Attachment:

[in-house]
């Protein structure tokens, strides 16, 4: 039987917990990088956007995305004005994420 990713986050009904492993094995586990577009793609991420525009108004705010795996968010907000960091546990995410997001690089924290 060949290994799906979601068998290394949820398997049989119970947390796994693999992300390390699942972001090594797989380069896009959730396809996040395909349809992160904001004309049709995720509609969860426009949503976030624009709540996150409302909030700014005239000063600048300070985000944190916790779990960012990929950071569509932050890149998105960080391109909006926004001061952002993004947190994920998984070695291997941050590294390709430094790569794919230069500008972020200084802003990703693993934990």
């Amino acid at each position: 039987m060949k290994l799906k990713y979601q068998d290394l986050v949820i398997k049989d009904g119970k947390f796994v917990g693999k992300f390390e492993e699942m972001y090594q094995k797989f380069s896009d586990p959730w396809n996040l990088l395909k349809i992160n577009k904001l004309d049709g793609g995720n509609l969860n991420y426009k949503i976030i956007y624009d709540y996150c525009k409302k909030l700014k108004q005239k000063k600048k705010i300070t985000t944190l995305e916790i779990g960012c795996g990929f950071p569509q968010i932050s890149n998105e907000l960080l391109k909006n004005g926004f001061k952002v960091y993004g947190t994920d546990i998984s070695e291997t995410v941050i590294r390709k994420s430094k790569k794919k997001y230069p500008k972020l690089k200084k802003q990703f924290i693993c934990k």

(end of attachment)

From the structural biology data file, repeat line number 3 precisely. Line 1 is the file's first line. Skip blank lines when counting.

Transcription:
């Amino acid at each position: 039987m060949k290994l799906k990713y979601q068998d290394l986050v949820i398997k049989d009904g119970k947390f796994v917990g693999k992300f390390e492993e699942m972001y090594q094995k797989f380069s896009d586990p959730w396809n996040l990088l395909k349809i992160n577009k904001l004309d049709g793609g995720n509609l969860n991420y426009k949503i976030i956007y624009d709540y996150c525009k409302k909030l700014k108004q005239k000063k600048k705010i300070t985000t944190l995305e916790i779990g960012c795996g990929f950071p569509q968010i932050s890149n998105e907000l960080l391109k909006n004005g926004f001061k952002v960091y993004g947190t994920d546990i998984s070695e291997t995410v941050i590294r390709k994420s430094k790569k794919k997001y230069p500008k972020l690089k200084k802003q990703f924290i693993c934990k």